The 'Permanent Revolution' video features a popular Japanese group 'World Order' in a fake slow-motion video.
The group seems to specialize in fake slow-motion running as proven by their impeccable timing, which most likely came from extended hours of practicing. One of the main choreographers is actually a group member, Genki Sudo, who is a former mixed martial artist and kickboxer.
Due to the recent territorial disputes arising from Japan and China over the Senkaku -- or Diaoyu -- Islands, World Order's video is a quirky but inspirational take on peace, stating that "We are all one" at one point in the video. The countries can argue over who has legal rights and ownership to the islands but they should try to find a calmer and more peaceful way of settling things.
The Permanent Revolution Video Reminds Us We are All One
1. Fake Slow-motion Videos - The trend of creating fake slow-motion videos is growing, offering opportunities for companies to use this creative technique in their branding and advertising.
2. Choreography as Art - Using choreography as a form of artistic expression is becoming more popular, disruptively driving entertainment and marketing industries to utilize the art in unique ways.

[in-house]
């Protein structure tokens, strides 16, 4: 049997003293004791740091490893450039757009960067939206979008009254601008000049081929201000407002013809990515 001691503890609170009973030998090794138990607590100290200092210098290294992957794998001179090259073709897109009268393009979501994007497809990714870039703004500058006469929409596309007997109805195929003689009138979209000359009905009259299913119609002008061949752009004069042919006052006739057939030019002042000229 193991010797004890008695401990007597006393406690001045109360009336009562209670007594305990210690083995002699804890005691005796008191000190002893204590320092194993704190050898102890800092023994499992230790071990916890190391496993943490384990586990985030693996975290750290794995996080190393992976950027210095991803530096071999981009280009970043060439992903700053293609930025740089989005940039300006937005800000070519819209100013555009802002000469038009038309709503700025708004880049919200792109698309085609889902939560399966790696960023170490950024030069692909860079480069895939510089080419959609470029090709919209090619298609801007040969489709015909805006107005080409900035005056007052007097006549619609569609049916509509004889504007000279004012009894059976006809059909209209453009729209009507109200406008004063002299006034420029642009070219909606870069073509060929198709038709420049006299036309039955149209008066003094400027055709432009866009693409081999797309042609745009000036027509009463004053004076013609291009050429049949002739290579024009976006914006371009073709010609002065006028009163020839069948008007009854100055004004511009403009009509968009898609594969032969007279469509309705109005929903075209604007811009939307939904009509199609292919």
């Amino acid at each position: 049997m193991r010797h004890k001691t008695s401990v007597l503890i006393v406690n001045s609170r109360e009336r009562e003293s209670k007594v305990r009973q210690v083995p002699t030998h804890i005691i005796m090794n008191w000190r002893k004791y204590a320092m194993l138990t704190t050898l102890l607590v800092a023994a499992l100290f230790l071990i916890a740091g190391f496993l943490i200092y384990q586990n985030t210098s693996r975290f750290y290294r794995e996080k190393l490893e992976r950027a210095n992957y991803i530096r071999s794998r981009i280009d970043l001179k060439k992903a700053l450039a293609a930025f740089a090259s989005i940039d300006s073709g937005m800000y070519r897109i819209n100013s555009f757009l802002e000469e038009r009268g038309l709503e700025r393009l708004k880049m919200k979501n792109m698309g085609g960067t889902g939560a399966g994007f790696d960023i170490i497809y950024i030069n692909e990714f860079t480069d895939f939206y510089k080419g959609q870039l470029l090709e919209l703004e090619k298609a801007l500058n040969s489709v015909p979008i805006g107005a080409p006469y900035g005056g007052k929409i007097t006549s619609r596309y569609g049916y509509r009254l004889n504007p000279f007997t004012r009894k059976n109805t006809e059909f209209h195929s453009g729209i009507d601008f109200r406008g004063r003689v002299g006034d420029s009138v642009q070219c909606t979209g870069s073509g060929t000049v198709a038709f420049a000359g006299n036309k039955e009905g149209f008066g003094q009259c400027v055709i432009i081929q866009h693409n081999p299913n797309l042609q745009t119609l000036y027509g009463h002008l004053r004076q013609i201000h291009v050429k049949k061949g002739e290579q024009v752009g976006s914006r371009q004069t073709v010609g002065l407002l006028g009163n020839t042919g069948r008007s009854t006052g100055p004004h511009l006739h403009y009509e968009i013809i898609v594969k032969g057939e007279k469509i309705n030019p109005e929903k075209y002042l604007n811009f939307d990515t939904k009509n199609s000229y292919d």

3. Video as a Message Platform - Videos are being used as a powerful messaging platform, providing new opportunities for brands and organizations to communicate with their audience.
1. Entertainment - The entertainment industry should consider incorporating choreography as an art form in movies, TV, and music videos to generate more audience engagement.
2. Marketing and Advertising - The marketing and advertising industry can use fake slow-motion videos to create more creative campaigns and brand awareness.
3. International Relations - The rise of videos as a platform to communicate messages provides an opportunity for the diplomatic industry to use creative forms of communication to bridge differences during sensitive negotiations.